When it comes to the color-changing powers of the butterfly pea flower, acid is the name of the game. This plant turns hot water—with a pH between 4 and 8—into shades of blue that range from deep cobalt to mesmerizing azure. One more squirt of citric acid and the water changes again, this time into a vibrant magenta.
Whether you’re steeping these delicate buds in tea or grinding them into a powder and mixing it with neutral-pH foods, the result will be a stunning blue dye. With a mild herbal taste that’s likened to black tea—sans caffeine—butterfly pea is gentle in flavor, despite its visual shock factor.
Southeast Asians have used this blossom, which also goes by “Asian pigeonwings,” in traditional medicine for centuries. Traditional practitioners of Ayurveda prescribe butterfly pea flower to treat digestive, respiratory, reproductive, and nervous system conditions. Like many richly pigmented plants, butterfly pea is also linked to fighting cancer.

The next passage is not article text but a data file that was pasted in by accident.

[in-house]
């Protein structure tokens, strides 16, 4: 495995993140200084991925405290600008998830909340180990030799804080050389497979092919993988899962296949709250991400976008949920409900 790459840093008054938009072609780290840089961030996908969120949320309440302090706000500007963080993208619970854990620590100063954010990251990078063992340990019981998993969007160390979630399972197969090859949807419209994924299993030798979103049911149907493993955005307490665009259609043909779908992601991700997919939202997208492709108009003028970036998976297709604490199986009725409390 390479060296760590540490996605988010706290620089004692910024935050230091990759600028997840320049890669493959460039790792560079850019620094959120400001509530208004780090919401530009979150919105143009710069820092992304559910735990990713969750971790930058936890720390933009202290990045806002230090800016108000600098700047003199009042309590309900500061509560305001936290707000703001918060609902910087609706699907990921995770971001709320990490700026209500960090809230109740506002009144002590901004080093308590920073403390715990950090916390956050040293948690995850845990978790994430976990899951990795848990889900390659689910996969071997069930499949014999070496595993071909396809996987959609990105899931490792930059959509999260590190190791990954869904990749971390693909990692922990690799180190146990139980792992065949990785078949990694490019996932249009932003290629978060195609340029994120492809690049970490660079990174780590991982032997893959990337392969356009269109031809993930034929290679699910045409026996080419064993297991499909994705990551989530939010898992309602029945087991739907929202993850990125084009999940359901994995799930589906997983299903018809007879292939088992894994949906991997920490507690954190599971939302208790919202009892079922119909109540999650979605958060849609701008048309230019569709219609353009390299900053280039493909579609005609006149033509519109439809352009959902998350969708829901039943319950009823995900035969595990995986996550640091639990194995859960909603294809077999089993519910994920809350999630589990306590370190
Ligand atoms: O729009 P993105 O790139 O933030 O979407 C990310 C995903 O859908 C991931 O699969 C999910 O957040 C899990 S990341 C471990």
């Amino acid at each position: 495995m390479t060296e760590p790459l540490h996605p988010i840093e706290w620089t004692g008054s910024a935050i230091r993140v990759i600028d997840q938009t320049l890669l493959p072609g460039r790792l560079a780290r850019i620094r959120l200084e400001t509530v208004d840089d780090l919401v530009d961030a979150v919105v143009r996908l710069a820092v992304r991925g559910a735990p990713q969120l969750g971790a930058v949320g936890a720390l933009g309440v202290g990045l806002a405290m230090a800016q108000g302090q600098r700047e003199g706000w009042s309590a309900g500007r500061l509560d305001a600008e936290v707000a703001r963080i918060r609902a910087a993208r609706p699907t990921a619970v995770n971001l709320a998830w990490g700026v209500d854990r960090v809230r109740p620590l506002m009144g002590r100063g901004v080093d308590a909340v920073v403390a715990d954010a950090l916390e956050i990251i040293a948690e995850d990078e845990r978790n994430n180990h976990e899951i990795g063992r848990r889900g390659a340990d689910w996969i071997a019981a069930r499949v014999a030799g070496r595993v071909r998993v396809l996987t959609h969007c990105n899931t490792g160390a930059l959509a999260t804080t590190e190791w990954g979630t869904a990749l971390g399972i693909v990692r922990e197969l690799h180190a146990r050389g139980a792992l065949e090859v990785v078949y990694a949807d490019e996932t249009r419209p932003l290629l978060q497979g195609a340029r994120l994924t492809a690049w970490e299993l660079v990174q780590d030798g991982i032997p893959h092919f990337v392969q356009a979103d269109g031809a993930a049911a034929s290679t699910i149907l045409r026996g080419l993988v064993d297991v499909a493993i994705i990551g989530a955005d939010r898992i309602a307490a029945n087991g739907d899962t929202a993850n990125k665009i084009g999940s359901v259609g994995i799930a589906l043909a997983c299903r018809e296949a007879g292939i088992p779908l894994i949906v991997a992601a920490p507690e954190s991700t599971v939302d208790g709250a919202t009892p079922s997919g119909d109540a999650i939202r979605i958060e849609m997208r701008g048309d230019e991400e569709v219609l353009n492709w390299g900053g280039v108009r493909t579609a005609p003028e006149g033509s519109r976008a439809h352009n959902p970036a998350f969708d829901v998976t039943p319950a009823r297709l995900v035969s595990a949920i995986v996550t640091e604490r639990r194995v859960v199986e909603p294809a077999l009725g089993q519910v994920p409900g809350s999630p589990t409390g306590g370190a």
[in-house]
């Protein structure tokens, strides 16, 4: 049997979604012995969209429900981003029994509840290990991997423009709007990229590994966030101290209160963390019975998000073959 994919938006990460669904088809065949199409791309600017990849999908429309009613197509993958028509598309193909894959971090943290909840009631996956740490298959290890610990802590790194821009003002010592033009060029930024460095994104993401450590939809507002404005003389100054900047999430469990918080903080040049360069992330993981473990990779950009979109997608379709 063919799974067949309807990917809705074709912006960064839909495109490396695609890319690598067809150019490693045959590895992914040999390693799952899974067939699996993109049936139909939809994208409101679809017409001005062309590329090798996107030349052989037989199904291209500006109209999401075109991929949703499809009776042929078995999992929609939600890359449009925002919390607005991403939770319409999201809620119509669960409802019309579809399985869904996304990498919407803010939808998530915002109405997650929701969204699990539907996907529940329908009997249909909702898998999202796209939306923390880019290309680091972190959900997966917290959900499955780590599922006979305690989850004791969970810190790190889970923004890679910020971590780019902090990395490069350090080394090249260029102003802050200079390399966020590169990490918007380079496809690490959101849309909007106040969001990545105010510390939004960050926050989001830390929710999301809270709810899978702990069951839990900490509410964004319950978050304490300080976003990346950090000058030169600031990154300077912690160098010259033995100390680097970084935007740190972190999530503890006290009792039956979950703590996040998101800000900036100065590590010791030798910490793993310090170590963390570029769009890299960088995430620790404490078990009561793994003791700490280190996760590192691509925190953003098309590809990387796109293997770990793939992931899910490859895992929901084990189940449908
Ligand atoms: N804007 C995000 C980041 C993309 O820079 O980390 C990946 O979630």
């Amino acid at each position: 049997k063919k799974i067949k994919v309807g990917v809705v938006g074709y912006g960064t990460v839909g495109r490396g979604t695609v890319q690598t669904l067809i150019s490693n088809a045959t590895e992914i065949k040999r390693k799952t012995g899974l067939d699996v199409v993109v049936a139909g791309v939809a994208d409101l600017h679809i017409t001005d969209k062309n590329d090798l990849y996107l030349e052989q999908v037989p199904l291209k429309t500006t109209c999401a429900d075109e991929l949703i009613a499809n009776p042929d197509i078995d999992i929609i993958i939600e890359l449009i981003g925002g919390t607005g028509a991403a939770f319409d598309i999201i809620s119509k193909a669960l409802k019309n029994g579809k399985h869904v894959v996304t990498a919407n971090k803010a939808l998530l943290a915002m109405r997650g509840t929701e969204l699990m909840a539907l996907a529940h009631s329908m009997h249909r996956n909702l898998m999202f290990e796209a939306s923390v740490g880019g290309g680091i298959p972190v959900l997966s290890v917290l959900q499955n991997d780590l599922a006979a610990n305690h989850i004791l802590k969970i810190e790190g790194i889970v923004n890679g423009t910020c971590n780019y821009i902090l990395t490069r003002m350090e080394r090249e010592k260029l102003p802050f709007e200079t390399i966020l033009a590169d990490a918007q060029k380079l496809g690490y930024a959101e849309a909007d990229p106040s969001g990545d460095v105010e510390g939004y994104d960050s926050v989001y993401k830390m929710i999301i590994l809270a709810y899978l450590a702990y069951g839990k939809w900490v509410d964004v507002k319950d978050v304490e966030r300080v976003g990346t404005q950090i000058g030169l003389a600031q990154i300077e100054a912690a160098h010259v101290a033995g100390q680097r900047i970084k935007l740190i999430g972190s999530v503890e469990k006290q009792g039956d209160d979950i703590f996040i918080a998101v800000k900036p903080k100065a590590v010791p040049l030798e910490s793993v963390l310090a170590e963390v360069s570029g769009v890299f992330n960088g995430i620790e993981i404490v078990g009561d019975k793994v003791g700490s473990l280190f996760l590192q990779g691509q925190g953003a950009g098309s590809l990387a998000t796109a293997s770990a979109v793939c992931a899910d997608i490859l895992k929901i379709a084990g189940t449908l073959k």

In Thailand, the alluring blue of the butterfly pea appears across a breadth of dishes and drinks. Hosts at hotels and spas often welcome guests with blue tea served alongside lemon and honey. Called dok anchan, this hot or iced beverage surprises and enchants visitors who discover the tea’s color-changing properties upon adding citrus. Other blue-tinted treats include flower-shaped steamed dumplings and pulut inti, a coconut-topped sweet sticky rice dish. Malaysians make a savory, similarly cosmic-looking rice, called kuih ketan.
Recently, butterfly pea flower has garnered the attention of craft-cocktail aficionados. Inspired bartenders have invented drinks that highlight the flower’s dynamic range of colors. With names like “Galaxy Magic,” “Disco Sour,” and “Mood Ring,” it’s not hard to guess why the new-wave cocktail scene loves this ancient, medicinal flower. Whether drink, dessert, dumpling, or prescription, there’s no denying the magnetic draw of such a mythically blue glow.
Need to Know
Butterfly pea flower is featured in dishes throughout Southeast Asia. It's also sold online in tea blends, powder form, and as a "cocktail colorant."